As the next school year approaches, teachers are preparing for a combination of distance and in-person learning—and as schools embrace this new reality, the question of how instructional materials will transition between home and the classroom is increasingly top-of-mind.
While it’s necessary that materials are flexible to accommodate remote teaching, that flexibility can’t come at the expense of quality and rigor. A study conducted by the American Enterprise Institute (AEI) between March and May of this year found that just one in five schools had distance learning instruction that met their definition of rigorous, and over 40% of schools had programs classified as “perfunctory.”
To help schools ensure their instructional materials meet high academic standards and provide flexibility for distance learning, the non-profit EdReports released a remote learning planning tool earlier this summer to support school leaders in evaluating their curricula. The guidelines below are a starting point for schools to assess how well their current materials will transition between in-person and distance learning—and what adjustments might be required to support students this fall.
Materials Must Be Equally Available—and Accessible—Online and Offline
To best serve students and teachers when school resumes, schools need to provide instructional materials that can be accessed both online and in print form, while ensuring that content should be accessible for students with unreliable internet access. And while the leader of the AEI study argues that online options enable more student-teacher engagement—the study defines “rigorous” instructional offerings as those that “relied on online platforms to allow individual teachers to direct students’ remote learning”—he does acknowledge that “instructional packets have their place as an emergency remote-instructional platform.”
Ultimately the key is equal availability and access for all students, including those with disabilities. The EdReports tool asks schools to make sure they provide print options (for students without reliable access to technology), and to check that content can be accessed virtually through multiple devices. They also provide a checklist for multilingual learners, and students with Individualized Education Plans. When it comes to learning platforms, many are stepping up to provide support: Newsela content meets WCAG AA standards to support students with disabilities, and can be shared and accessed via digital assignments, a student mobile app, or a “print & package” option.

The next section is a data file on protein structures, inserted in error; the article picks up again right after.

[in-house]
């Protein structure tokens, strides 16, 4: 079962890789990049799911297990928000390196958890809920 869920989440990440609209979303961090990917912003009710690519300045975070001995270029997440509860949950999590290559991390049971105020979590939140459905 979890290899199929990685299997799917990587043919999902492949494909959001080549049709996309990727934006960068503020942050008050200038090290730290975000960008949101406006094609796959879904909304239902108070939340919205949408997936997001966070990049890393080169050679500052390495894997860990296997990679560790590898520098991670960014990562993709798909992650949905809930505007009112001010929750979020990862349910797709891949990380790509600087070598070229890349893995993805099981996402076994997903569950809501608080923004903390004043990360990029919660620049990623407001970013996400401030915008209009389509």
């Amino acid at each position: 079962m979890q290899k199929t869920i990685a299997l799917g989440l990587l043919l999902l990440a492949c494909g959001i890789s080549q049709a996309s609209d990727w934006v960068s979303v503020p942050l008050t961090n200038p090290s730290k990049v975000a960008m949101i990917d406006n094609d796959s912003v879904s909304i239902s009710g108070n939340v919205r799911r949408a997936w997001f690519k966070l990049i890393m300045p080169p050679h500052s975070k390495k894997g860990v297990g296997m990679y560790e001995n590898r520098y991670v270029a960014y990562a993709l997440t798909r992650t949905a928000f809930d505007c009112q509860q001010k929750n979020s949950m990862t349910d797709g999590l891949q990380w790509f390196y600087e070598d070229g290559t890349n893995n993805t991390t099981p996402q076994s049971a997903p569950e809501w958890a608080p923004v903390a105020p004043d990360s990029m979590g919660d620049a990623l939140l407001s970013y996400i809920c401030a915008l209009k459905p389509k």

Content Should Support a Variety of Use Cases
As leaders examine the readiness of their instructional materials for blended learning, another important consideration is use case flexibility. As students switch between remote and classroom settings, their schoolwork will be more fluid than ever before, and materials must be able to support varied approaches including assignments, project based learning, and independent study.
As a starting point, school leaders should assess how well their materials provide instruction for students to work independently, including whether they include resources for families and caregivers to support learning at home. Schools should also consider the breadth of offerings provided by online instructional platforms, prioritizing solutions that offer different types of content for a wide variety of use cases.
Platforms Should Align With Standards and Support Reporting
Fears of learning losses and achievement gaps are growing as the pandemic continues, especially for schools in higher-poverty and lower-academic achievement districts (which are more likely than their wealthier counterparts to have remote learning plans classified as “perfunctory”). To assess performance and adapt in the moment, it’s critical that instructional content is standards-aligned and has reporting baked in.
It’s undeniably harder for teachers to monitor student work when teaching remotely, but the reflection and planning tool encourages schools to consider materials that “provide formative assessment opportunities” to support instructional decisions. The ability to support academic rigor remains dependent on standards alignment and activity reporting, and without that learning gaps will only continue to widen.
This back-to-school season will present challenges like no other, pushing students, teachers, and school leaders to be flexible at every turn. Ensuring that instructional materials match that flexibility—while maintaining quality and supporting assessments and reporting—will help schools address learning losses and transition successfully between in-person and remote learning.